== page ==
Minus the near-daily heel pricks and cruel joke of a cold the first week brought, the rest of the month passed without too much self-analysis as I recovered from birth and absorbed the sweetness of my new baby. However, month two has been a different story. Colic. If you don’t know what it is, count yourself lucky. Colic sucks. Screaming, sometimes uncontrollable, almost every evening for hours at a time. I joke as the sun sets that the vampire baby is waiting to emerge. Forget the Happiest Baby on the Block. Baby carriers like the moby and our rocking chair are our only solace, as long as we have the energy to keep moving.

Couple this with sleep deprivation and yet another stupid cold and I often feel like maybe I am doing something wrong. Last month I reported that the sleep deprivation was manageable. After eight weeks, I have changed my mind. It is survivable, but manageable makes it sound easier than it is. If it weren’t for my mother-in-law, who comes and rocks the baby sometimes for a couple hours during the afternoon, or my husband, who stays up until three in the morning rocking her in his chair, I would never get a chance to catch up. It turns out the advice of sleep when the baby sleeps only works if your baby sleeps! Accordingly, I have written this blog entry in 15 minute chunks and foregone the opportunity to do any chores to make this post happen.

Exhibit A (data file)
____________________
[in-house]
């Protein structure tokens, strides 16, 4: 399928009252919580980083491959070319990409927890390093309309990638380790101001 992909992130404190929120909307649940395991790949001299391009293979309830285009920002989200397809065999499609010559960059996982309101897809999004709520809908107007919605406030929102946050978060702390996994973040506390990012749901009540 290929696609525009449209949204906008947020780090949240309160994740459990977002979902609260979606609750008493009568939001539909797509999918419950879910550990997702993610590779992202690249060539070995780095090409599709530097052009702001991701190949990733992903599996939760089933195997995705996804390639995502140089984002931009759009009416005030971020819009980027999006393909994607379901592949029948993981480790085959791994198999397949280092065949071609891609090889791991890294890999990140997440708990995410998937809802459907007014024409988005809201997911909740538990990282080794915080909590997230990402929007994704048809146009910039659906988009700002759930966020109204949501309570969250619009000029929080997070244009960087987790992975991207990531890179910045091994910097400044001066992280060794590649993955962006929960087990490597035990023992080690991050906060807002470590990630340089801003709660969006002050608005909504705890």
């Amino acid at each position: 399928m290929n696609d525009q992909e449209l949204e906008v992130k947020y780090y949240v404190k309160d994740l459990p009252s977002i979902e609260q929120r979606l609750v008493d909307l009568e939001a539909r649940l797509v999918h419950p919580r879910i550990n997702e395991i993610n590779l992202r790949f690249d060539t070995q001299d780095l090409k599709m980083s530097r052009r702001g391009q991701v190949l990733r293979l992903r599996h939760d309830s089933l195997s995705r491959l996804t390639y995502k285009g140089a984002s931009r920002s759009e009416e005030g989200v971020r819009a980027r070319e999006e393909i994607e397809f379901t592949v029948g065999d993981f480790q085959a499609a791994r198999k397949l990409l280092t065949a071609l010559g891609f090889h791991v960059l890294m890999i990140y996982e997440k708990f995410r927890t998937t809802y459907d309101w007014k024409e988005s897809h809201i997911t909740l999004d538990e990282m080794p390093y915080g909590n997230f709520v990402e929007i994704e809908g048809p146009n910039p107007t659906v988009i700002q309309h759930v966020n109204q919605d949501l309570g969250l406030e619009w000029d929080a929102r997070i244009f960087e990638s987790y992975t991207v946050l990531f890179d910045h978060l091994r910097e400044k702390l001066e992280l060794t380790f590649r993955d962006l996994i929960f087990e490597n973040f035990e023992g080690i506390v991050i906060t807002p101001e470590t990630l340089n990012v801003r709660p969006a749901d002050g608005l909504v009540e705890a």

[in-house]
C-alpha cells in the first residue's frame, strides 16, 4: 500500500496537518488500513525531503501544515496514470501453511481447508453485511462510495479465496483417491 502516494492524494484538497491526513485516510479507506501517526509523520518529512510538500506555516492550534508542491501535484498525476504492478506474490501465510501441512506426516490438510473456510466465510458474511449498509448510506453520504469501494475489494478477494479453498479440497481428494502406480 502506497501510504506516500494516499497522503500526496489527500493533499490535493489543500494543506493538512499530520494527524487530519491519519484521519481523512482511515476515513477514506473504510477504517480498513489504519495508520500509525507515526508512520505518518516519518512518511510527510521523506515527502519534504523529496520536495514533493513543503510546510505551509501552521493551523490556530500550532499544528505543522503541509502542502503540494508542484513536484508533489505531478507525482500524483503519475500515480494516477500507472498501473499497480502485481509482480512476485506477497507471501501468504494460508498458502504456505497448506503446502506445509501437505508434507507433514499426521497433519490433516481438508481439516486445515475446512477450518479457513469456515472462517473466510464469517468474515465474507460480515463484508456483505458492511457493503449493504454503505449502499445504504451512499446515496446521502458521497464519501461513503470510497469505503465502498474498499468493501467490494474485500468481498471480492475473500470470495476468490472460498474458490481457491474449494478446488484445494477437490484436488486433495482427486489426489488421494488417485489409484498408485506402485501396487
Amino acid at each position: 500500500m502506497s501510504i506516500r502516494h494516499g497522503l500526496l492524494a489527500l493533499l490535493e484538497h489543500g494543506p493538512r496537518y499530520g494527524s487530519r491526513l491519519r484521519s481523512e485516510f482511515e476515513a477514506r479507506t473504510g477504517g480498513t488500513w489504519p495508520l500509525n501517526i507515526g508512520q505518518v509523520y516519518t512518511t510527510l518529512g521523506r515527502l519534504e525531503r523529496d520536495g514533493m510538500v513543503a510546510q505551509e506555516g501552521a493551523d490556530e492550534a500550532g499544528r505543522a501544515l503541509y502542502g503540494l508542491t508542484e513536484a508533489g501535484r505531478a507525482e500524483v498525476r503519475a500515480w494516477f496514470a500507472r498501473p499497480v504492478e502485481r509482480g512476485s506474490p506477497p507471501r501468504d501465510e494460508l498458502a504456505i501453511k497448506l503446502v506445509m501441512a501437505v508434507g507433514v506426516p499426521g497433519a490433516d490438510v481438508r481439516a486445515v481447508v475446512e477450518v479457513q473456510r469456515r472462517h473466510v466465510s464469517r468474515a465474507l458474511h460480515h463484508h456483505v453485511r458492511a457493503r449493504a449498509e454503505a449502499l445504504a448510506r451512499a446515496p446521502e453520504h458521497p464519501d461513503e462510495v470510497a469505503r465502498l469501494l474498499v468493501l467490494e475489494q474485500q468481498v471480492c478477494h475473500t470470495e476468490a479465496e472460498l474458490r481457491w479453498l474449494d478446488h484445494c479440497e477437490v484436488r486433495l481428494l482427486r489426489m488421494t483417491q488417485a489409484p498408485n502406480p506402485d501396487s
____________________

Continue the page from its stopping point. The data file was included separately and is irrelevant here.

She is worth it though, all of it. Her smiles, her little laugh, her intent focus on the world around her, make all the other bits disappear. She has made me the happiest I have ever been. But even with the happiness, being a mom is hard. All the worry and challenges can feel isolating. In the last few days I have let it out and found myself supported with words and hugs from the women in my life. I have realized that while concepts like attachment parenting are beautiful in writing, sometimes in our culture of mom at home by herself instead of surrounded by other baby holders, you have to put her down to survive.

So, find a mom out there and give her a gigantic hug. God knows she deserves it. And, if you are a mom, let yourself find peace in being good enough. Chances are, there is another mom nearby who totally gets it, and if there isn’t, well, I do.

What new motherhood actually looks like. Please note, I resisted the urge to make this picture more attractive in Photoshop.

What new motherhood actually looks like. Please note, I resisted the urge to make this picture more attractive in Photoshop.

The face that makes me question myself.

What our evenings often look like…

And, the moment of peace that follows and makes it all better!

And, the face that makes it all better!